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AGA to Schumer: Sports Betting Doesn’t Need Federal Oversight




On Thursday, the AGA released a letter sent to Democratic Senator Chuck Schumer (New York), in response to Schumer’s call for a federal framework that would, among other things, require sportsbooks to use “official” league data and would allow the professional sports leagues a voice in determining what kinds of bets could be placed

“Additional federal engagement is not warranted at this time.”

Those words close the first paragraph of the American Gaming Association‘s latest volley in the discussion about the creation of federal sports betting regulation. The AGA, a national trade group, has been on the front lines in working with stakeholders to streamline the legislative process as sports betting becomes legal in more and more states.

On Thursday, it released a letter sent to Democratic Senator Chuck Schumer (New York), in response to Schumer’s call for a federal framework that would, among other things, require sportsbooks to use “official” league data and would allow the professional sports leagues a voice in determining what kinds of bets could be placed. The letter is intended as a reply to Schumer’s staff, which requested additional information from the AGA following an Aug. 2 meeting.

AGA: State Oversight of Sports Betting Protects Integrity, Creates Jobs and Will Effectively Kill the Black Market.

Schumer publicly outlined his position on Aug. 29 in a memo he originally released to ESPN. Schumer’s framework would benefit the professional leagues, which have been lobbying across the country for a sports betting “integrity fee,” which amounts to a royalty or a percentage of wagers to leagues — paid by sportsbooks — for bets place on their games.

Stakeholders are vehemently opposed to such a fee and in general a federal framework, preferring to work with each state legalizing sports betting. To date, no state that has legalized sports betting has required by law a fee to the leagues.

In the letter, signed by senior vice president of public affairs Sara Slane, the AGA reiterates its stance against a federal framework and its commitment to shutting down the illegal sports betting market. Slane argues that when the Supreme Court struck down the Professional and Amateur Sports Protection Act (PASPA) in May, it was an “essential first step” to eliminating the sports betting black market.

“Bringing sports betting activity into a transparent legal market, under state and tribal regulatory oversight, empowers law enforcement to tackle illegal gambling, provides essential consumer protection and better ensures bet and game integrity,” she wrote.

The AGA goes on to outline how legal sports betting regulated at the state and tribal levels can effectively quash the black market, create jobs, protect integrity and eliminate the possibility of legislative favoritism. The letter comes on the heels of a Neilson study released by the AGA last week that shows that the NFL would see increased revenue of up to $2.3 billion once a fully regulated legal sports betting market is established in the U.S.

Though the NFL has long been opposed to sports betting and has been lobbying for a federal framework, the league’s stance has clearly softened in recent months. Just last week, the Dallas Cowboys announced a partnership with an Oklahoma casino and in 2017, NFL owners voted the Raiders to move to Las Vegas. The NHL became the first pro league to put a team in Nevada when it put the expansion Vegas Golden Knights there in 2016. The team played its first season in 2017-18, and advanced to the Stanley Cup Finals.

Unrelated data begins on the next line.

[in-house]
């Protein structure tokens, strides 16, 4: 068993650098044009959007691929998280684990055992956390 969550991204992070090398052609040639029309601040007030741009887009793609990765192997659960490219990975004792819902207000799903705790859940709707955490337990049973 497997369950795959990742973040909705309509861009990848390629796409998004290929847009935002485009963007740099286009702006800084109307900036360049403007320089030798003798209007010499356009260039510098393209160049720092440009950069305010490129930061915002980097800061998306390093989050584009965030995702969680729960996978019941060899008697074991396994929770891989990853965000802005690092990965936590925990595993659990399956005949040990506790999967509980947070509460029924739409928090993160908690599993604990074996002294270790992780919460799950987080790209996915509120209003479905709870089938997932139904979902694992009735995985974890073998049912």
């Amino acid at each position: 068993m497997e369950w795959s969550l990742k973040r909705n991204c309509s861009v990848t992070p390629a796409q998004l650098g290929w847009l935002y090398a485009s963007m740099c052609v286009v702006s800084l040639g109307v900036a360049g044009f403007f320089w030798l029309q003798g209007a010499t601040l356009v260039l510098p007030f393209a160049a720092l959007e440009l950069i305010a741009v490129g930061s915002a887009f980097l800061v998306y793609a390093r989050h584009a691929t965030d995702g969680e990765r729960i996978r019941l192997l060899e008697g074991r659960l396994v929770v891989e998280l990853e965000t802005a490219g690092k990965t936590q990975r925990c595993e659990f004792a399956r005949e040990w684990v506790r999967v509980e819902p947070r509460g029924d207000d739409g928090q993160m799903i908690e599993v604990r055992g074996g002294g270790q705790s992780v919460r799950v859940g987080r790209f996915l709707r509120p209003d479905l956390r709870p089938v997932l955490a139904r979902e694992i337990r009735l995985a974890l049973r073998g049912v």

Schumer joined Utah Republican Senator Orrin Hatch in his call for a federal sports betting framework. Until Schumer released his memo last week, Hatch, one of the original architects of PASPA, was the lone voice at the federal level. It is not terribly surprising that a New Yorklawmaker is making a move to support a federal framework — all four of the major professional leagues have their home offices in New York City, creating a unique situation for the Empire State.

Schumer’s Plan Would Force Sportsbooks to Buy Data Directly From the Leagues, Giving Them Additional Revenue Even Without an Integrity Fee.

Though Schumer did not point to the pro leagues’ business offices as a reason for his desire for a federal framework, the NBA, Major League Baseball and the PGA released a joint statement supporting his ideas. The three leagues have banded together previously to lobby for a “betting right and integrity fee.” Even without a payout, the professional leagues would benefit financially from Schumer’s plan, as sportsbooks would have to pay the leagues for “official data.”

The AGA has been steadfast in its opposition to a federal framework and offered a firmly worded response to Schumer’s memo when it was initially released. Thursday’s second reply was certainly equally as strong worded.

“Replacing an already proven regulatory regime with a non-existent and untested federal oversight apparatus would be out of step with 7 in 10 Americans who think this decision should be left to each state and tribe,” Slane said.

Since PASPA was deemed unconstitutional, Delaware, New Jersey, Mississippi and West Virginia have legal sportsbooks operating within their borders. Pennsylvania, which legalized sports betting in 2017, has rolled out its regulations and is in the licensing process, while Rhode Island legalized sports betting over the summer and plans are in place for legal sportsbooks to open in November. Lawmakers in many other states, among them New York, Kentucky, Ohio, Illinois and Michigan, are seriously working to legalize sports betting as well.

This article is a reprint from SportsHandle.com.  To view the original story and comment, click here.